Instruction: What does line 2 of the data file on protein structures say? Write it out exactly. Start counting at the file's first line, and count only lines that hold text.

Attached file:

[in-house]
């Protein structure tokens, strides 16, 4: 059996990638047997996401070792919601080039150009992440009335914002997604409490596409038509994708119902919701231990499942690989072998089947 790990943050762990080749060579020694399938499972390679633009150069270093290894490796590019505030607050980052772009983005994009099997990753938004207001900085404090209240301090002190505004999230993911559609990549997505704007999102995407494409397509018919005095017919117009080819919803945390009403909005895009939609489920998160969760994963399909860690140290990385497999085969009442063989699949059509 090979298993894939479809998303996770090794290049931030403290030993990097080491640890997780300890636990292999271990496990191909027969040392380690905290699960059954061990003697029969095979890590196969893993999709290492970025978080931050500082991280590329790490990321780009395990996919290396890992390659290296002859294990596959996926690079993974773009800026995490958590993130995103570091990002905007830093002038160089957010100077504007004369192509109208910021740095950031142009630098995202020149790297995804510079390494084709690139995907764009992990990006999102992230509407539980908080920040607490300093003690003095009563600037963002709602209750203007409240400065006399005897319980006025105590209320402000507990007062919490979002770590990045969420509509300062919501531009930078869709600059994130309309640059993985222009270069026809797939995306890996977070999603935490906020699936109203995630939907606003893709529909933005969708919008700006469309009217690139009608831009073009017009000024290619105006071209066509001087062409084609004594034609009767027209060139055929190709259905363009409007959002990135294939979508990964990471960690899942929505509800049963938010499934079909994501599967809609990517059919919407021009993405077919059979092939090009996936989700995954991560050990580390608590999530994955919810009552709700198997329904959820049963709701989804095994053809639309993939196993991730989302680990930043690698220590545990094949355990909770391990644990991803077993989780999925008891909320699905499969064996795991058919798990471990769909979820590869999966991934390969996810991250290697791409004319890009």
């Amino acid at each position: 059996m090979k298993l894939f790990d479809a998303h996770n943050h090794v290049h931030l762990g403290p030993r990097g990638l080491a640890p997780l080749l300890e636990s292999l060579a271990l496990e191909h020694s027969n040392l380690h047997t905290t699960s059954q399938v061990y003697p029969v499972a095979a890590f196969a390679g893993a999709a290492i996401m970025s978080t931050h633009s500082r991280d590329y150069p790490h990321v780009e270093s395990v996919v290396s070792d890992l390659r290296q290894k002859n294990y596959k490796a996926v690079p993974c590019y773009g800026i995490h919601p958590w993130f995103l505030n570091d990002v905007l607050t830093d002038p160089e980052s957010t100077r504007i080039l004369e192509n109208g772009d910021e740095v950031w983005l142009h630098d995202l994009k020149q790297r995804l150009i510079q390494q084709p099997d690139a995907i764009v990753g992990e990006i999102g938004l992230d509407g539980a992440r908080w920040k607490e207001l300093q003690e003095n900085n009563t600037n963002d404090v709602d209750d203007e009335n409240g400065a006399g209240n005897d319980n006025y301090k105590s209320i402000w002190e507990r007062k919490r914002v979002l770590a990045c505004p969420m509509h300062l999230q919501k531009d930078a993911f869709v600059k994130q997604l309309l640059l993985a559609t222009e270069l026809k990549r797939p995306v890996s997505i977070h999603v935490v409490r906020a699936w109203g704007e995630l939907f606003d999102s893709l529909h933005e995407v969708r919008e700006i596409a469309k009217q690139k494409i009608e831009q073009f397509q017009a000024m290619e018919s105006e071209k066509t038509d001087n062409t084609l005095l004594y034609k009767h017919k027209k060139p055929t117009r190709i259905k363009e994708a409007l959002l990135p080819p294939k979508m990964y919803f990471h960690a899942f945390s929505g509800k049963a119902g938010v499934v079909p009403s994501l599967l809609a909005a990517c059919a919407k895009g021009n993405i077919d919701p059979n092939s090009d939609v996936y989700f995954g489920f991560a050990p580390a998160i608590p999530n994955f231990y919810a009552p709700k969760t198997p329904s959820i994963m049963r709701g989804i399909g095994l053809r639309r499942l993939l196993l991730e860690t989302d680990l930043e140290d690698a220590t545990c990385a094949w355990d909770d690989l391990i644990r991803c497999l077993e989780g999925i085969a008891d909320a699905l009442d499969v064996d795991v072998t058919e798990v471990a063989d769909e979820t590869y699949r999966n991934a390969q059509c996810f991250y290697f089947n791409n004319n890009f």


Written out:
């Protein structure tokens, strides 16, 4: 059996990638047997996401070792919601080039150009992440009335914002997604409490596409038509994708119902919701231990499942690989072998089947 790990943050762990080749060579020694399938499972390679633009150069270093290894490796590019505030607050980052772009983005994009099997990753938004207001900085404090209240301090002190505004999230993911559609990549997505704007999102995407494409397509018919005095017919117009080819919803945390009403909005895009939609489920998160969760994963399909860690140290990385497999085969009442063989699949059509 090979298993894939479809998303996770090794290049931030403290030993990097080491640890997780300890636990292999271990496990191909027969040392380690905290699960059954061990003697029969095979890590196969893993999709290492970025978080931050500082991280590329790490990321780009395990996919290396890992390659290296002859294990596959996926690079993974773009800026995490958590993130995103570091990002905007830093002038160089957010100077504007004369192509109208910021740095950031142009630098995202020149790297995804510079390494084709690139995907764009992990990006999102992230509407539980908080920040607490300093003690003095009563600037963002709602209750203007409240400065006399005897319980006025105590209320402000507990007062919490979002770590990045969420509509300062919501531009930078869709600059994130309309640059993985222009270069026809797939995306890996977070999603935490906020699936109203995630939907606003893709529909933005969708919008700006469309009217690139009608831009073009017009000024290619105006071209066509001087062409084609004594034609009767027209060139055929190709259905363009409007959002990135294939979508990964990471960690899942929505509800049963938010499934079909994501599967809609990517059919919407021009993405077919059979092939090009996936989700995954991560050990580390608590999530994955919810009552709700198997329904959820049963709701989804095994053809639309993939196993991730989302680990930043690698220590545990094949355990909770391990644990991803077993989780999925008891909320699905499969064996795991058919798990471990769909979820590869999966991934390969996810991250290697791409004319890009």